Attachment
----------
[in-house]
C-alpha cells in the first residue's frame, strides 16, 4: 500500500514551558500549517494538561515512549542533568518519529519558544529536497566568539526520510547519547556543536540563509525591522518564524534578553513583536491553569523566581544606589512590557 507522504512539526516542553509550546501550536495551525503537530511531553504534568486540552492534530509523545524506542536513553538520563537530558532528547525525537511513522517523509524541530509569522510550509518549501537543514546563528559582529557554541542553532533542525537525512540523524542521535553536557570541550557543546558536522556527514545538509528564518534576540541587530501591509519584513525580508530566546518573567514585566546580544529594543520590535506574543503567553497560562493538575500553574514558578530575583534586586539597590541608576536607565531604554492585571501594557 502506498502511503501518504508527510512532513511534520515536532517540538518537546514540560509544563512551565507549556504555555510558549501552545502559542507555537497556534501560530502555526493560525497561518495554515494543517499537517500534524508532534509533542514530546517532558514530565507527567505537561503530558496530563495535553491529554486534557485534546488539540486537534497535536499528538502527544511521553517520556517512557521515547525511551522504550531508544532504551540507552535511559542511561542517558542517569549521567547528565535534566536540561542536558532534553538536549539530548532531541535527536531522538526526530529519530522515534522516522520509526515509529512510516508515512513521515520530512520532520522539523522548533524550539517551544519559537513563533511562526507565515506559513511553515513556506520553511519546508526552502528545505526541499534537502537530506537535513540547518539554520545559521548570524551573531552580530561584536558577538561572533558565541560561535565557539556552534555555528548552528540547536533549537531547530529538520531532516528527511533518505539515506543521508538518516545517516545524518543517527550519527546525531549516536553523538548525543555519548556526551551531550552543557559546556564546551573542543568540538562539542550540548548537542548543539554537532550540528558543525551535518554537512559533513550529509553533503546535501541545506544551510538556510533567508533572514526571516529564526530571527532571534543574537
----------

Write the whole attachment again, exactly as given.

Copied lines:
[in-house]
C-alpha cells in the first residue's frame, strides 16, 4: 500500500514551558500549517494538561515512549542533568518519529519558544529536497566568539526520510547519547556543536540563509525591522518564524534578553513583536491553569523566581544606589512590557 507522504512539526516542553509550546501550536495551525503537530511531553504534568486540552492534530509523545524506542536513553538520563537530558532528547525525537511513522517523509524541530509569522510550509518549501537543514546563528559582529557554541542553532533542525537525512540523524542521535553536557570541550557543546558536522556527514545538509528564518534576540541587530501591509519584513525580508530566546518573567514585566546580544529594543520590535506574543503567553497560562493538575500553574514558578530575583534586586539597590541608576536607565531604554492585571501594557 502506498502511503501518504508527510512532513511534520515536532517540538518537546514540560509544563512551565507549556504555555510558549501552545502559542507555537497556534501560530502555526493560525497561518495554515494543517499537517500534524508532534509533542514530546517532558514530565507527567505537561503530558496530563495535553491529554486534557485534546488539540486537534497535536499528538502527544511521553517520556517512557521515547525511551522504550531508544532504551540507552535511559542511561542517558542517569549521567547528565535534566536540561542536558532534553538536549539530548532531541535527536531522538526526530529519530522515534522516522520509526515509529512510516508515512513521515520530512520532520522539523522548533524550539517551544519559537513563533511562526507565515506559513511553515513556506520553511519546508526552502528545505526541499534537502537530506537535513540547518539554520545559521548570524551573531552580530561584536558577538561572533558565541560561535565557539556552534555555528548552528540547536533549537531547530529538520531532516528527511533518505539515506543521508538518516545517516545524518543517527550519527546525531549516536553523538548525543555519548556526551551531550552543557559546556564546551573542543568540538562539542550540548548537542548543539554537532550540528558543525551535518554537512559533513550529509553533503546535501541545506544551510538556510533567508533572514526571516529564526530571527532571534543574537